According to the most recent data from the Centers for Disease Control and Prevention, nearly one out of two adults aged 30 and above – or over 64.7 million Americans – experience periodontitis, the most advanced form of all periodontal diseases. This became a subject of utmost concern among experts, noting that periodontal diseases remain a significant public health issue for everyone. Periodontitis and other periodontal diseases and the entailing major health risks attributed to them, can be prevented through a comprehensive preventive care offered by Greenville, SC family dentistry services.

With severe periodontitis being the sixth most prevalent health condition in the world, several studies have been done to find correlations between gum diseases and other major health risks. Recent researches have highlighted the possible connection between periodontal or gum diseases and other deadly conditions, such as heart attack and Alzheimer’s disease.

Heart Attack and Alzheimer’s

In a study published in Geriatrics & Gerontology International, researchers found a link between periodontitis and the aggravation of Alzheimer’s disease. According to the study, the bacteria that characterizes periodontitis could travel through the bloodstream and reach the brain, where they can trigger a degeneration of brain tissues, similar to what takes place in persons with Alzheimer’s.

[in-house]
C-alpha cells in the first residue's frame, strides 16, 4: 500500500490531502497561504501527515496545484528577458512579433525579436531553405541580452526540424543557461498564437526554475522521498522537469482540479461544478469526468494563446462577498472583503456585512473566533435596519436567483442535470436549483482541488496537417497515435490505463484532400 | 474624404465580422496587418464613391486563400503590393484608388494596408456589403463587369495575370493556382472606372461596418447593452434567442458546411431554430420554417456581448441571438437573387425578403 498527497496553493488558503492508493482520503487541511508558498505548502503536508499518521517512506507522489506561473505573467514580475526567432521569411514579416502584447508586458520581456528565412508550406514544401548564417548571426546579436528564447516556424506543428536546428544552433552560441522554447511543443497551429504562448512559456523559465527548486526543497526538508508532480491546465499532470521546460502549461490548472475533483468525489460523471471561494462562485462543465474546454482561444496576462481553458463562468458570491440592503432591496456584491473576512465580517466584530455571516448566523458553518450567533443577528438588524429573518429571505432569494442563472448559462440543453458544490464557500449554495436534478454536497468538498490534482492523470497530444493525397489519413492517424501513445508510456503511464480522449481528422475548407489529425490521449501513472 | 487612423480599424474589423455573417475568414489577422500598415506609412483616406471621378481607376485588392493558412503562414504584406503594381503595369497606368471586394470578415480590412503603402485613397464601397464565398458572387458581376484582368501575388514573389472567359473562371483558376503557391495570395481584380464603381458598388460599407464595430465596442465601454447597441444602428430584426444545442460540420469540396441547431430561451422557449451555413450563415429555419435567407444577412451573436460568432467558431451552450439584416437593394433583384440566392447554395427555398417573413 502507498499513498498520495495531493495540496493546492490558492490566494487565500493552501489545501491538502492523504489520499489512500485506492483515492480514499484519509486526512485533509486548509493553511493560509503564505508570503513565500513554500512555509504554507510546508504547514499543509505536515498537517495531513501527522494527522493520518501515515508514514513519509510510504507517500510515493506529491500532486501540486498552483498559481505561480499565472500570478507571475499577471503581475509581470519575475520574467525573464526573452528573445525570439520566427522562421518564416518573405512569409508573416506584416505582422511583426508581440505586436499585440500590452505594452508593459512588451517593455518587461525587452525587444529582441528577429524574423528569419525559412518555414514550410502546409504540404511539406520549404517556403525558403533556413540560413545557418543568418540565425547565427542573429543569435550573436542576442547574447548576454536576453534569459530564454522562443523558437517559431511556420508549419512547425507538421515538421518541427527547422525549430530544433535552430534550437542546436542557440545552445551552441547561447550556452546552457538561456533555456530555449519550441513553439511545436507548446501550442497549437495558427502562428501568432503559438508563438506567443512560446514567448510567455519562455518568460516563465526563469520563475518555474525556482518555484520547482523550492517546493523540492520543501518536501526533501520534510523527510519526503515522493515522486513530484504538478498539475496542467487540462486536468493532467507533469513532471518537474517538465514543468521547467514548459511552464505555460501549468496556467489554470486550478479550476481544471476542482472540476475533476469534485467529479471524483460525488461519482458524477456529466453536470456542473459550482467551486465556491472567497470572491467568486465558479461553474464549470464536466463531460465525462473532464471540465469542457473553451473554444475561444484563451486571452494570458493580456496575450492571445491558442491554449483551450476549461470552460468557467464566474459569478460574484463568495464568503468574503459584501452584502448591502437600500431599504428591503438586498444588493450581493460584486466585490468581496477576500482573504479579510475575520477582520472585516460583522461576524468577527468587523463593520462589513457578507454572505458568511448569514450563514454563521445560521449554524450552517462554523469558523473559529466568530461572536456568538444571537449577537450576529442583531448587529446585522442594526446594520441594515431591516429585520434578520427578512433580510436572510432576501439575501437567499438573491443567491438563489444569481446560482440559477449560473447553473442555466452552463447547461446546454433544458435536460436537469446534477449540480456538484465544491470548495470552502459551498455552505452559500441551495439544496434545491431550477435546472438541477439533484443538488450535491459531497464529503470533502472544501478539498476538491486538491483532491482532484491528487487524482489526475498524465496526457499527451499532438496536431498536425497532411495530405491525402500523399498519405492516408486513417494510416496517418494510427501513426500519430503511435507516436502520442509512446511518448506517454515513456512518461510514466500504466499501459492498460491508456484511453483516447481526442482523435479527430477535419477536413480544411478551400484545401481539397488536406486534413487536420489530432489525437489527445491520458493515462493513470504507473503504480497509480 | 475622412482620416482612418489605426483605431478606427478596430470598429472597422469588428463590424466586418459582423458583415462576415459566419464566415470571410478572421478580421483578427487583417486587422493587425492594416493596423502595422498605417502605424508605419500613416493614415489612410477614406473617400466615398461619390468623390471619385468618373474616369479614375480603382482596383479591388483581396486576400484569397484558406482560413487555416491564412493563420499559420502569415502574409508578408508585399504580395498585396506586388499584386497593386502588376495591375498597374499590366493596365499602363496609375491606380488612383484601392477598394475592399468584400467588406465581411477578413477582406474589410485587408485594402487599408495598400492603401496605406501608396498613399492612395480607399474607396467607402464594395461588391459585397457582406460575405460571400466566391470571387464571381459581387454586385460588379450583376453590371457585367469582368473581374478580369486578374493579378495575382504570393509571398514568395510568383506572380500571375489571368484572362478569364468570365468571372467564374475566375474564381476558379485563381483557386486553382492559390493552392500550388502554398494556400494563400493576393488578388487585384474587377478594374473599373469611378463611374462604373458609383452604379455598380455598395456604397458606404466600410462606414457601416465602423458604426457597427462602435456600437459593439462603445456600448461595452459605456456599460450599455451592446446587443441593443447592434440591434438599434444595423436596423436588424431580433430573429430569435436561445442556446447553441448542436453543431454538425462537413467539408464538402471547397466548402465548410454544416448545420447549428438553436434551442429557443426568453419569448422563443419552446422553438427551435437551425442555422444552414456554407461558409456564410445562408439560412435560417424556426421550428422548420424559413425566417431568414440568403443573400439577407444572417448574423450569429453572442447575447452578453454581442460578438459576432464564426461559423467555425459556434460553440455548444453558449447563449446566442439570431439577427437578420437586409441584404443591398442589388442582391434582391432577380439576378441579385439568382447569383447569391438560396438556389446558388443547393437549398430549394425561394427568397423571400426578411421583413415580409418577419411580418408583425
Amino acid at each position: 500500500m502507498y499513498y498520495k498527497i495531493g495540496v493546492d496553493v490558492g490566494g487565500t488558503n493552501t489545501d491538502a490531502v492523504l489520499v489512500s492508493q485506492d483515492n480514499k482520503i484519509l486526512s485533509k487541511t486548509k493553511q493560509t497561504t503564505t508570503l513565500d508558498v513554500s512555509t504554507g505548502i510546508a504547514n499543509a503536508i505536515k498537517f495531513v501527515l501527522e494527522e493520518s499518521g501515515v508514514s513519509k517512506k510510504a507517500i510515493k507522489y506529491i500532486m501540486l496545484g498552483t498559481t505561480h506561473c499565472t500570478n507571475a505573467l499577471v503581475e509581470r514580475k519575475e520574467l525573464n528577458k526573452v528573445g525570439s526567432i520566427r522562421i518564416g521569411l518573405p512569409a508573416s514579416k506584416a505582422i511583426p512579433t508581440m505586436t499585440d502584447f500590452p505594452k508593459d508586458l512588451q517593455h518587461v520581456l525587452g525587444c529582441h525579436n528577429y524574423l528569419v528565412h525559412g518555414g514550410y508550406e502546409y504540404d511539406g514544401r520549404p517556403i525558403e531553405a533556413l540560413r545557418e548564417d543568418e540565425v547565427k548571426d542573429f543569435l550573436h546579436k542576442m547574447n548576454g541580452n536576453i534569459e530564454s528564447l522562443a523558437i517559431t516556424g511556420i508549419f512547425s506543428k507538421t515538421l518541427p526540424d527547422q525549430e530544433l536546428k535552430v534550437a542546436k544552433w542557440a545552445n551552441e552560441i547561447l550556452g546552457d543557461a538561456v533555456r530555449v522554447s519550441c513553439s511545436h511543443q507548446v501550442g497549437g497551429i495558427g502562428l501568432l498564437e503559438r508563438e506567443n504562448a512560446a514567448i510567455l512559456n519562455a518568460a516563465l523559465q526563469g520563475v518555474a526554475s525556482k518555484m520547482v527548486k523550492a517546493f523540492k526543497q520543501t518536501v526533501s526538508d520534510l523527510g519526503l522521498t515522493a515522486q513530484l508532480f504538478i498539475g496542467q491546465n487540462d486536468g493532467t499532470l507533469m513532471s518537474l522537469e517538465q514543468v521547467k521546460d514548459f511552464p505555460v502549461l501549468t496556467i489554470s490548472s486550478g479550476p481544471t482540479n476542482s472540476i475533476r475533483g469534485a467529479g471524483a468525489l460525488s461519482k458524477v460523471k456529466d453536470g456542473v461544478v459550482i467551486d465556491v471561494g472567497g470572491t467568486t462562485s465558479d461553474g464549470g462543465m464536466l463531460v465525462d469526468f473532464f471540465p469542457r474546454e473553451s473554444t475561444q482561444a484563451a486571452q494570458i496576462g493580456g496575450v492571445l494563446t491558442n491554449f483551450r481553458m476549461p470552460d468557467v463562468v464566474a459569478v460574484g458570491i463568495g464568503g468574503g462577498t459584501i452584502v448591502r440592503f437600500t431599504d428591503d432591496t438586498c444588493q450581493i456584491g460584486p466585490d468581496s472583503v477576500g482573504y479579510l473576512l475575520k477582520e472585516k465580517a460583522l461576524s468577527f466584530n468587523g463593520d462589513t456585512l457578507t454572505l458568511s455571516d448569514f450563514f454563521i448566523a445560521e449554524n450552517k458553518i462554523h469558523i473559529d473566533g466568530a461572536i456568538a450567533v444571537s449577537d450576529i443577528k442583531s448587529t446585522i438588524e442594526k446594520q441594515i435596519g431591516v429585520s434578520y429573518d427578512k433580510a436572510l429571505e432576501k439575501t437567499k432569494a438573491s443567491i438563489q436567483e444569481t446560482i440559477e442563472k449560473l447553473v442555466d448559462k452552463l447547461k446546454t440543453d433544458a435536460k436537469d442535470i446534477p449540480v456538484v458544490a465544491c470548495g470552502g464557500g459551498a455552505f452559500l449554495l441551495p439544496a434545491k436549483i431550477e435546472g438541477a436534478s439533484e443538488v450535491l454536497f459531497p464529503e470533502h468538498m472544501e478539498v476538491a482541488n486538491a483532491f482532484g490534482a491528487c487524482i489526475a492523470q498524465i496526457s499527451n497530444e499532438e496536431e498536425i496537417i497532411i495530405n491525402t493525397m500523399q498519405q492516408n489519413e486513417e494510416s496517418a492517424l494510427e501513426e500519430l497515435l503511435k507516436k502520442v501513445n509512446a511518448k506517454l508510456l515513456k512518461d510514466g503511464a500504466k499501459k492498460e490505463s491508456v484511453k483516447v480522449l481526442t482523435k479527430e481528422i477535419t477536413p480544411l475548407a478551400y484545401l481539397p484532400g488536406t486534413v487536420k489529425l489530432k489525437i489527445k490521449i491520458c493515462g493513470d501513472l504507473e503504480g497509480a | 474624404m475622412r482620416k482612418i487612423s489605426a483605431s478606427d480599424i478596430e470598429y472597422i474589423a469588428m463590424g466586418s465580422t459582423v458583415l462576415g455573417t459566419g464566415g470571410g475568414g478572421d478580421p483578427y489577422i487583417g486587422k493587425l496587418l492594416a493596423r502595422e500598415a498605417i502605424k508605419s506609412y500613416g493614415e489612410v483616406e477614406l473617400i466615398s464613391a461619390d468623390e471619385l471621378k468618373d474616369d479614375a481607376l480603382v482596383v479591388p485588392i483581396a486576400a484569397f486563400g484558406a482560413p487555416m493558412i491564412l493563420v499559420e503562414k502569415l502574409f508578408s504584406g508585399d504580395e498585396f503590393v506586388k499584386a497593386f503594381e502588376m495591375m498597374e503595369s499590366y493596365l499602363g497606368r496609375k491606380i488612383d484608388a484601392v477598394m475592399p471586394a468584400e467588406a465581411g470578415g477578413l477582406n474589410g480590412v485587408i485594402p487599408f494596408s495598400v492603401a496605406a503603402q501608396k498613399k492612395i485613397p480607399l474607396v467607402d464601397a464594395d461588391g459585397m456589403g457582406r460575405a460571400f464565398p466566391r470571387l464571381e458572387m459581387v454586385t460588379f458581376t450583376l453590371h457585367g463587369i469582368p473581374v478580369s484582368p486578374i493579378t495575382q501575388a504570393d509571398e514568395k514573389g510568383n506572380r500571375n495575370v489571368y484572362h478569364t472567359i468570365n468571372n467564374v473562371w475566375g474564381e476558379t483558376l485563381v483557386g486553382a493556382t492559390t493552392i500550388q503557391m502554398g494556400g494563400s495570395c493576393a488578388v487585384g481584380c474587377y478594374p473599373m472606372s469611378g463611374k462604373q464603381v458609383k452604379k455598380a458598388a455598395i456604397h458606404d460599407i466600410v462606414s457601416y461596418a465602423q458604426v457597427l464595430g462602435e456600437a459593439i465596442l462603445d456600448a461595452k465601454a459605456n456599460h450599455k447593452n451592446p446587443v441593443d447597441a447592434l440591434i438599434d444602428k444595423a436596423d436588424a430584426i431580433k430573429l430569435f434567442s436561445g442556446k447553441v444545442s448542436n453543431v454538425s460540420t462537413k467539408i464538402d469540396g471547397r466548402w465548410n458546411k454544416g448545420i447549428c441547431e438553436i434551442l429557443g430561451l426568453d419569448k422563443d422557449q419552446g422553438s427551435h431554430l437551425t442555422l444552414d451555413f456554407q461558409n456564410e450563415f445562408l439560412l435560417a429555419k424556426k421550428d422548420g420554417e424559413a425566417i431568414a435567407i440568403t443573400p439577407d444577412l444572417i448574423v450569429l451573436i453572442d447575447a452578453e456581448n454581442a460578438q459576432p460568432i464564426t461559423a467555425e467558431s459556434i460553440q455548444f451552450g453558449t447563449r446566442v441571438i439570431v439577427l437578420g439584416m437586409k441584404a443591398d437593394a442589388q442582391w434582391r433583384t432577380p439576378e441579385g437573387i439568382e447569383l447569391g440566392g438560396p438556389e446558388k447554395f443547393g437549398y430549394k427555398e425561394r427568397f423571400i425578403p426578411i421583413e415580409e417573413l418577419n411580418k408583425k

On the other hand, a separate study conducted by researchers from the University of Granada found another concrete correlation between periodontitis and heart diseases, stating that the extent and severity of periodontitis can have an effect on how severe a heart attack could get. The authors of the study suggested that chronic periodontitis should be considered a cause of heart attacks.


Another recent study analyzed the likelihood of the development of gum diseases among postmenopausal women. The study authors examined 200 women aged between 51 and 80 and assessed their risk for fracture using the Fracture Assessment Risk Tool (FRAX) tool. It was found that women with higher risks of fracture also had a higher risk of acquiring gum disease, most likely because of their lowered estrogen levels. Though the need for more thorough research on this matter is needed, the researchers are confident that the FRAX tool score can be used to find out a woman’s risk for gum disease.

Further research is still ongoing on the potential links of gum diseases, more particularly periodontitis, and serious health conditions, yet all of these run down to one point: gum care is important to avoid serious complications not only on oral health, but overall health as well. As your health is not something you should take a chance on, consider getting preventive oral care and have your gums checked regularly by trusted Greenville, SC family dental services, such as Falls Park Dentistry.

(Source: New relationships between periodontitis, Alzheimer’s disease, and heart attacks, Dentistry IQ, February 3, 2015)